Since the San Francisco Humanities Review exists to review in greater depth than the mass media can, I called the Antins, who are certainly the experts on Kathy Acker’s formative period. David Antin kindly sent this email (and much of the information in this review):

“Another important figure in the art department was our friend, the artist John Baldessari,one of Kathy’s earliest fans. Also, San Diego was the center of an avant-garde music scene with people like Pauline Oliveros and Ken Gaburo and a host of even wilder grad students like Peter Gordon, Ron Robboy and Ned Sublette, who used to attend my semiotics class wearing a thrift shop evening gown. There was a wonderfully wild and untamed scene that drew from experimentation in all the arts.”

Not all were at UCSD, Cal Arts was nearby, but all clung together in an East Coast, largely New York Jewish (like Kathy from Brandeis, the great Jewish university) expat community living on the wild hillsides of San Diego’s almost uninhabited Northern outskirts. It was 1971 or 72. No yuppies, no suburbs. No lights. At night you saw stars, and heard coyotes. The golden hills above the cliff-walled beaches were populated by surfers living in trailers, retired Navy men with flagpoles outside their bungalows, and– fading north toward Camp Pendleton– Marines, ex-Marines, more surfers, and hippies living out in the brush itself, including for a while, Charlie Manson and his clan. The Antins, who in New York were still part of Warhol’s and Cage’s sophisticated groups, lived, he recalls, “in a shambly stucco and tile house hanging on the bluffs over the Pacific surf. It had a terrace on the bluff from which you could watch whales or look a seagull in the eyes.”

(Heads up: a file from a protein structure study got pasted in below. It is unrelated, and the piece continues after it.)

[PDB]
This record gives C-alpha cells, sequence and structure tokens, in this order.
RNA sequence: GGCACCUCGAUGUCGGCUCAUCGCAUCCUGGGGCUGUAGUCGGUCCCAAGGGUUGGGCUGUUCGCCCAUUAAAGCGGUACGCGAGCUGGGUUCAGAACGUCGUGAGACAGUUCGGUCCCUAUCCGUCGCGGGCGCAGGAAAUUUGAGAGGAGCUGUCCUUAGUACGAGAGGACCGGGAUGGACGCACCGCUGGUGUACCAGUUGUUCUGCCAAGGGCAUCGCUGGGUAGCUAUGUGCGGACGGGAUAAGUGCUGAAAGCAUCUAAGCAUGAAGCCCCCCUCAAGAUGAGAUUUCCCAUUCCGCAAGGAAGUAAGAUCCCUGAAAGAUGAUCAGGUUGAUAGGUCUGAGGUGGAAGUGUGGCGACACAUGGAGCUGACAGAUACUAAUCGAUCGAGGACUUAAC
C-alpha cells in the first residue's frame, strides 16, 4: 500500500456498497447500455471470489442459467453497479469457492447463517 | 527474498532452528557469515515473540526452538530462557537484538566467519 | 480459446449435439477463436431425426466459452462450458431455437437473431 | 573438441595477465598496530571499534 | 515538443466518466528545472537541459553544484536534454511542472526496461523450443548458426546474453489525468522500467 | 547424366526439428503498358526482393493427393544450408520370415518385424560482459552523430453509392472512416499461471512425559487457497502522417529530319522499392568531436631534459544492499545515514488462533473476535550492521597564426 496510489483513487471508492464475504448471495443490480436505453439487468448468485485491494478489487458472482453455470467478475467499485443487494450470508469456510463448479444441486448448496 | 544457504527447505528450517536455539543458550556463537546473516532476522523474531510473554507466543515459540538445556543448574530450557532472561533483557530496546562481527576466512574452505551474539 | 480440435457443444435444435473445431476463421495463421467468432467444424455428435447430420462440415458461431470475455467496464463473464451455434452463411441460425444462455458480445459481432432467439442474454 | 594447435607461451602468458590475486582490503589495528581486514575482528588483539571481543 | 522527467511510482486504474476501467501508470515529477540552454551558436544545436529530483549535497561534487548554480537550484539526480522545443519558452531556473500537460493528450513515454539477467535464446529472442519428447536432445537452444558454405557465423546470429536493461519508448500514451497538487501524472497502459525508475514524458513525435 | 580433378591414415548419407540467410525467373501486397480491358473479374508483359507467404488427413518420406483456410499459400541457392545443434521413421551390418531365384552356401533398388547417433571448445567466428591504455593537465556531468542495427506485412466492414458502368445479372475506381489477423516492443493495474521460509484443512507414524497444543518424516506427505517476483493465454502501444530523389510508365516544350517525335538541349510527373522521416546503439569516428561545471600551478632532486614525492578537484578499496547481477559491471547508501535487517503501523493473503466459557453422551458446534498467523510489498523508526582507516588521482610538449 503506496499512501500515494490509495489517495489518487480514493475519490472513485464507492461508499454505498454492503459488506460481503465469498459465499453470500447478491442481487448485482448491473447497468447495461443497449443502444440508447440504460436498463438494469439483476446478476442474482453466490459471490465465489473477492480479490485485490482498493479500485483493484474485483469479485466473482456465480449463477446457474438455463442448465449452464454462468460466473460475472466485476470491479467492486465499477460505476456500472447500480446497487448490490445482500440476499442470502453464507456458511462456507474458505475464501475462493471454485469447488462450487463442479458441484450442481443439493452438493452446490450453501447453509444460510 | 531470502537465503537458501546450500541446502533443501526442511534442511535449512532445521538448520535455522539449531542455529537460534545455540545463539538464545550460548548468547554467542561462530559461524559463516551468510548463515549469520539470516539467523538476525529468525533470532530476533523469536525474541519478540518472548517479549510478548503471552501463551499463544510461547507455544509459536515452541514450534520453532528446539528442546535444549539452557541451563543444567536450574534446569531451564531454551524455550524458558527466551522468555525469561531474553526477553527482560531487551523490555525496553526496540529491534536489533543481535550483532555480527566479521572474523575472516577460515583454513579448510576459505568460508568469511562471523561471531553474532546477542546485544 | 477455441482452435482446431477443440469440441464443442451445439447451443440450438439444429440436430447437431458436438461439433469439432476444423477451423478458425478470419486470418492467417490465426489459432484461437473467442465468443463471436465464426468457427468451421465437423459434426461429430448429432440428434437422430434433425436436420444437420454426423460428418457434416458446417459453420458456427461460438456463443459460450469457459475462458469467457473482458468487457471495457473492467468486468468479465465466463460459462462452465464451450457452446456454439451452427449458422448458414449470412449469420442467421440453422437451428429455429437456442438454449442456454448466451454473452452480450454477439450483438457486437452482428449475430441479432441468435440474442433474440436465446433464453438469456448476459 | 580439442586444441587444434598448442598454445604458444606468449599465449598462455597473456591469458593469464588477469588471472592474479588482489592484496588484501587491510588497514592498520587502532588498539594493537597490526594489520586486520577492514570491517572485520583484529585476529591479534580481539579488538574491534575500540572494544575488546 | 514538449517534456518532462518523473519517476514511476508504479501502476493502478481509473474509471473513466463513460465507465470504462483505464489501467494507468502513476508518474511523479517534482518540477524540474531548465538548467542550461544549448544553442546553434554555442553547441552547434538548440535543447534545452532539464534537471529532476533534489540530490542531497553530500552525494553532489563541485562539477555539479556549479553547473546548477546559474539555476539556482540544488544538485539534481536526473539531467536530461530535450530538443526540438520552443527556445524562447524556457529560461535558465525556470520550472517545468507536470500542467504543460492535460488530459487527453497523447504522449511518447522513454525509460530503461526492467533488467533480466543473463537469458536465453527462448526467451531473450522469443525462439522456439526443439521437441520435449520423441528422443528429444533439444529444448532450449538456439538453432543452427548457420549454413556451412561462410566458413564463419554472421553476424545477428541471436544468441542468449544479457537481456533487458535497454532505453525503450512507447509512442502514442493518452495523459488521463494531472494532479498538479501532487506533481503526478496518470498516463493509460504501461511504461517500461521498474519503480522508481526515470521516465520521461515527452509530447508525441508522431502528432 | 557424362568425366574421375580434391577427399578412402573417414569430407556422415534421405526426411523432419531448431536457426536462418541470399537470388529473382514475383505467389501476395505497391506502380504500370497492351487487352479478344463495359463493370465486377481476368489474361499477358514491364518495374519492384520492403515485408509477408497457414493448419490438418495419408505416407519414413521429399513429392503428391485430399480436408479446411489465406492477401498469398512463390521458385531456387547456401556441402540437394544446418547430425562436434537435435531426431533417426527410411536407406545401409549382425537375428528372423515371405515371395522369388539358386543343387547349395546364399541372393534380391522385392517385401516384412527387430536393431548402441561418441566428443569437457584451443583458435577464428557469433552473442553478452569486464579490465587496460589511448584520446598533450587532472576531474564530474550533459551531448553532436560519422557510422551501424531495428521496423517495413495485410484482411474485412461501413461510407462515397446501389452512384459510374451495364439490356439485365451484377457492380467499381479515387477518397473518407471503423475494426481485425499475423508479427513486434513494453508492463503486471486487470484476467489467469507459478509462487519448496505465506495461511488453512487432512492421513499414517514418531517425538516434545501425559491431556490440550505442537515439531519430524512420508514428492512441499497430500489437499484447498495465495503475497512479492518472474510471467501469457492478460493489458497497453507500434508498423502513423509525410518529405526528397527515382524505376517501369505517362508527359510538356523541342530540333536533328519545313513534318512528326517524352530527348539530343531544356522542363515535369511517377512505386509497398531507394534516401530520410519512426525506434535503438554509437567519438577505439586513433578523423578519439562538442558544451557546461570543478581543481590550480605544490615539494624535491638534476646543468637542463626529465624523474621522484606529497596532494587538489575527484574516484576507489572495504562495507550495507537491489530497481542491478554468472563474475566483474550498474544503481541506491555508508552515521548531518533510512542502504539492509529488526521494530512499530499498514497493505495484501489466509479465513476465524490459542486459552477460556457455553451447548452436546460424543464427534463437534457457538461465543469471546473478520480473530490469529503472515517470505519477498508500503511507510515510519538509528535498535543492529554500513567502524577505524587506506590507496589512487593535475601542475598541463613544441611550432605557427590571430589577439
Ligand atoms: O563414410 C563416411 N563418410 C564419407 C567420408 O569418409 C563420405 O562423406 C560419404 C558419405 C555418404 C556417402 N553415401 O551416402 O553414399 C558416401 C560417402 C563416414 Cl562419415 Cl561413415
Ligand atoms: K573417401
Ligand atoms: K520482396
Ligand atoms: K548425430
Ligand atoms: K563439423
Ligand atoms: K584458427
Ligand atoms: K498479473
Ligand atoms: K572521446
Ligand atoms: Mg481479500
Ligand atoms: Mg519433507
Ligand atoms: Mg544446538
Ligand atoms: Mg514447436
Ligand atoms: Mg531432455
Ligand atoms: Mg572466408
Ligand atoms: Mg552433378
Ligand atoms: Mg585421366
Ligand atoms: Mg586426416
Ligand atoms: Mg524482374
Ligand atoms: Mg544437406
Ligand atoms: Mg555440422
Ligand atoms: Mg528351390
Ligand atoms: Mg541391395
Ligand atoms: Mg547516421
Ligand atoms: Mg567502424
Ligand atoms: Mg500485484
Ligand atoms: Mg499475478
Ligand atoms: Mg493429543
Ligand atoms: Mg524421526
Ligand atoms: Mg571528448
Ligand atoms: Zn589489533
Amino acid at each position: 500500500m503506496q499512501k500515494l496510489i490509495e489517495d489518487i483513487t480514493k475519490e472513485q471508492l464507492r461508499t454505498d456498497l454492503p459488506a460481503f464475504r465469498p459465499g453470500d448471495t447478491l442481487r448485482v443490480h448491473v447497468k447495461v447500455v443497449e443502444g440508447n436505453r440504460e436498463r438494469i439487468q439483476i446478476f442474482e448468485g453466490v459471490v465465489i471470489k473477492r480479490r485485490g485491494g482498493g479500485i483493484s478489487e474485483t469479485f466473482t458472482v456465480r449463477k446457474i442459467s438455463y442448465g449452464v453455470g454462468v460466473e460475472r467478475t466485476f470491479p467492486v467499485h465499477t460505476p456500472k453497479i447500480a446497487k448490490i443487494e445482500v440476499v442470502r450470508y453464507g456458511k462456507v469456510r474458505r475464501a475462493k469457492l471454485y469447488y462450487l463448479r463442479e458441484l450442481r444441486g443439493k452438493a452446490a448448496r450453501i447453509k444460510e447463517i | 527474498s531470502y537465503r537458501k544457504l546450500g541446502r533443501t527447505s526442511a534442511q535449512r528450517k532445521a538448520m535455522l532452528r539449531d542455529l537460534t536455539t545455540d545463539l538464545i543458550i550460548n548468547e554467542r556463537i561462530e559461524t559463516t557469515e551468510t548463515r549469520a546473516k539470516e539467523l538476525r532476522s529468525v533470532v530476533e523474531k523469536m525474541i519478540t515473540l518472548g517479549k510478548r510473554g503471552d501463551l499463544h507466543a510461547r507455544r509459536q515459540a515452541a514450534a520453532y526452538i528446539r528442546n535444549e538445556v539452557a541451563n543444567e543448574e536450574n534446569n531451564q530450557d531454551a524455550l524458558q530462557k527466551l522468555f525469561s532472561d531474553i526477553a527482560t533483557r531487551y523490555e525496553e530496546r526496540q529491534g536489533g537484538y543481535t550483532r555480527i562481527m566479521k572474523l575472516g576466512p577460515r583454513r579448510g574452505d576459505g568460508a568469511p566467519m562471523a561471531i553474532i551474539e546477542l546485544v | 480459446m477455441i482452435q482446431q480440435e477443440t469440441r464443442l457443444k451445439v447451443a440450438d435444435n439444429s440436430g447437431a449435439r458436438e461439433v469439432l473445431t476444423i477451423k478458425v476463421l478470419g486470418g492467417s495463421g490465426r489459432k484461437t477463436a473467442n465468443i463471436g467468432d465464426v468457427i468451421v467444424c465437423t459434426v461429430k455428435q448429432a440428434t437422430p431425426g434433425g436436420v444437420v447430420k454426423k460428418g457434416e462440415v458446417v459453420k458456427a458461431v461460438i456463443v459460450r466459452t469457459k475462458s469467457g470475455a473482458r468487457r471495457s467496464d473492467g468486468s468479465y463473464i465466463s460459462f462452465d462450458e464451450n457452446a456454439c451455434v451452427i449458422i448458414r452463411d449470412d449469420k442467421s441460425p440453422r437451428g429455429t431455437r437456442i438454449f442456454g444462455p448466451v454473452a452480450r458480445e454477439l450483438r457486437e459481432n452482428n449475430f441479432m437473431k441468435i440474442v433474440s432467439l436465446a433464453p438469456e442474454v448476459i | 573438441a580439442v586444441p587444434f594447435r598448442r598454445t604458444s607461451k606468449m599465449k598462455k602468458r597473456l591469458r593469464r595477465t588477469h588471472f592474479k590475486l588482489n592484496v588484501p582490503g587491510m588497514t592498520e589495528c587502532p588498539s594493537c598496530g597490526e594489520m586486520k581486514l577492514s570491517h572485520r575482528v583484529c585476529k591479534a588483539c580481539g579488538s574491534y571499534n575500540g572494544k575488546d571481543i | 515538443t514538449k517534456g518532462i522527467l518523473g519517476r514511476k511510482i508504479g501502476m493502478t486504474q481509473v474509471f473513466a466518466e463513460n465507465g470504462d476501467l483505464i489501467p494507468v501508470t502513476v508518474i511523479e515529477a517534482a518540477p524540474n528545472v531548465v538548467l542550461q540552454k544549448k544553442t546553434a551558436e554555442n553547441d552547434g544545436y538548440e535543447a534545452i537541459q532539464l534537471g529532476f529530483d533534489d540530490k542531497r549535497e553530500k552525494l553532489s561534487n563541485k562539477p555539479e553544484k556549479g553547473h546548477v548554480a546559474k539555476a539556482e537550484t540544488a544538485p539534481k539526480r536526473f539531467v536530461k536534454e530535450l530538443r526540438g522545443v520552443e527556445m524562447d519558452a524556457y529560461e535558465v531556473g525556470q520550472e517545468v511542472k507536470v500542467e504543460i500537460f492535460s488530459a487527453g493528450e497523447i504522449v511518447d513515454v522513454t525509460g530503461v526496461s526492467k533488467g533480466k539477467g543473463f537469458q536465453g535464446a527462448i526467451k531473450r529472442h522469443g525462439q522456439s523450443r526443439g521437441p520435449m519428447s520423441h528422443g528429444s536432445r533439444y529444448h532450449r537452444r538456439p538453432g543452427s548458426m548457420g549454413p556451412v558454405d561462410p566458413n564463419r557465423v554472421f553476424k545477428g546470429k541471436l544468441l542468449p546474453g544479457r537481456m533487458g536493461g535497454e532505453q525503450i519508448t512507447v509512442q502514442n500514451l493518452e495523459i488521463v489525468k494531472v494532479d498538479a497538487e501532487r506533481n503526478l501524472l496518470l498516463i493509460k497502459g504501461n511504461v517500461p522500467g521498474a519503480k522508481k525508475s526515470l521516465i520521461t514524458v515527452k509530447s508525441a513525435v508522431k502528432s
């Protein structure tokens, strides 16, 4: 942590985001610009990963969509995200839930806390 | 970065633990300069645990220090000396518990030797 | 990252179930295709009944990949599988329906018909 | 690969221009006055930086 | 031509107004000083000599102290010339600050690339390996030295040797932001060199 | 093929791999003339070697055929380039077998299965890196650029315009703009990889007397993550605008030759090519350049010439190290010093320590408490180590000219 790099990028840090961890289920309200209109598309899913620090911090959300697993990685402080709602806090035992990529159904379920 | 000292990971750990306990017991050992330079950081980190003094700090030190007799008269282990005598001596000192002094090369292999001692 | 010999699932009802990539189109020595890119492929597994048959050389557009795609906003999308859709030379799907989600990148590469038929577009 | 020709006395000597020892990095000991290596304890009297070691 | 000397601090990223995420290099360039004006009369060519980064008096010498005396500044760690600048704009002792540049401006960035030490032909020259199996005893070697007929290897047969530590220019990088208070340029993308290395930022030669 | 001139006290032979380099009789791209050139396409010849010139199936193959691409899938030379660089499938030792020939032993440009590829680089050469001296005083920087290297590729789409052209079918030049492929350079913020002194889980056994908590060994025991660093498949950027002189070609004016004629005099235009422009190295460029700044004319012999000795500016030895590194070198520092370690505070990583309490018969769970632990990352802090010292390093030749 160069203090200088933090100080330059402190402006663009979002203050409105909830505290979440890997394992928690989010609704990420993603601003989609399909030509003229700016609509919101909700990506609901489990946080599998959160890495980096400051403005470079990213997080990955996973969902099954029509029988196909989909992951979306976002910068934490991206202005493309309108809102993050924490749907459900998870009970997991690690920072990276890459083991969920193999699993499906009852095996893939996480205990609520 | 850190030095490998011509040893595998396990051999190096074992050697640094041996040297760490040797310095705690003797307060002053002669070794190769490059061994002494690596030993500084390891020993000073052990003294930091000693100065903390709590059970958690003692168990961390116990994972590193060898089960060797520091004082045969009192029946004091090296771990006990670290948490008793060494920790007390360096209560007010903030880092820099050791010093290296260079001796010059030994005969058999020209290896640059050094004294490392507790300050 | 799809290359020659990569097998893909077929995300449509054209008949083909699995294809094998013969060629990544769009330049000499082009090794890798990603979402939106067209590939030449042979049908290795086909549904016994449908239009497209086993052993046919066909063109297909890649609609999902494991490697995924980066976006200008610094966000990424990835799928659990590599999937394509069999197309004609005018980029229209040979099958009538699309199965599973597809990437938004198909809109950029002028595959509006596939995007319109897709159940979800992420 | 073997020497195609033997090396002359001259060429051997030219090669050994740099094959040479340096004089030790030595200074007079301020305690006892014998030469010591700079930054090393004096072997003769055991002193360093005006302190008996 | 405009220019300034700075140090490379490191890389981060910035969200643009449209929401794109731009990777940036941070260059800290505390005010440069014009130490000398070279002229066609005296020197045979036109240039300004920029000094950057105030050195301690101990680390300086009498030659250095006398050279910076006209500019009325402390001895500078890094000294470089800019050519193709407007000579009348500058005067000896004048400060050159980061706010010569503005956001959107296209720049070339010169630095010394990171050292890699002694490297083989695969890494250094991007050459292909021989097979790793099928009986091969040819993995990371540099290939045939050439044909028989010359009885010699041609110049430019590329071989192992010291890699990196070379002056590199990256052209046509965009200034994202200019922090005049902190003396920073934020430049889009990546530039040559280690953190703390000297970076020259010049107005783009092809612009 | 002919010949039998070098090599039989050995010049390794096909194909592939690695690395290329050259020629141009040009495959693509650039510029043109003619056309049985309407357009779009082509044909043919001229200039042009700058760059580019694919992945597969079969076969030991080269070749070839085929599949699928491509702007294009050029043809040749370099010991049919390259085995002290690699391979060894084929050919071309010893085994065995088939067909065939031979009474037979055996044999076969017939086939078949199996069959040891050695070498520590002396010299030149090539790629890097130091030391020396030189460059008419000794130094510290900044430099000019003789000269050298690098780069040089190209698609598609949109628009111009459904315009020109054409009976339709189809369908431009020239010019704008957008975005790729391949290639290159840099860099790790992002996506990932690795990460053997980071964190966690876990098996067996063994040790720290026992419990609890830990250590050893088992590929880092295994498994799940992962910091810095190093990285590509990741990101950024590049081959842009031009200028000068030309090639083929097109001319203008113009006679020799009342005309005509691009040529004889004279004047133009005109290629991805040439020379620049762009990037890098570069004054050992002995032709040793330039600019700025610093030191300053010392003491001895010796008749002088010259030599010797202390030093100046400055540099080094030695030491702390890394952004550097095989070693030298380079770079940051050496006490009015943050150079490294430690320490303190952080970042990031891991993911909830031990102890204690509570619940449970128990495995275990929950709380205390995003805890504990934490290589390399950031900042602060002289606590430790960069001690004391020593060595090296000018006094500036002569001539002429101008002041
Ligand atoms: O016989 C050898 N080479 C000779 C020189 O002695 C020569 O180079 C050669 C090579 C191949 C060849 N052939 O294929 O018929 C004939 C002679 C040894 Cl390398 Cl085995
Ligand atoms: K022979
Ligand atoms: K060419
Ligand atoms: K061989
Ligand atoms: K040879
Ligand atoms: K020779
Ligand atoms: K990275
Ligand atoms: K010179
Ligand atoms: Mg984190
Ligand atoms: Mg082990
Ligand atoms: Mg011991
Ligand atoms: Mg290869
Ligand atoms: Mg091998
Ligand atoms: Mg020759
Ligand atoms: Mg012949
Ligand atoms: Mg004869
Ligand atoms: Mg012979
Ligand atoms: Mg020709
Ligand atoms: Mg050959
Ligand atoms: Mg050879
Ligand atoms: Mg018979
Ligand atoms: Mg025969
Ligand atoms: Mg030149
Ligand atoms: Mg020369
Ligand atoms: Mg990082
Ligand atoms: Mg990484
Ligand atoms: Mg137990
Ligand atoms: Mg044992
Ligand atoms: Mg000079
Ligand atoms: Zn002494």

This led to closeness. All kinds, including the kinds Kathy became celebrated for. Certain names recur in these essays, but I’d rather not hazard identifications, for prudishness has descended on the universities again, and sometimes the bodies in “Bodies of Work” are actually bodies very much at work: “I reach over Peter so my mouth is on his nipple… Other times I stick my right hand third finger into Eddie’s asshole… He bucks and looks at me with surprise…. Openness makes me open.” (121)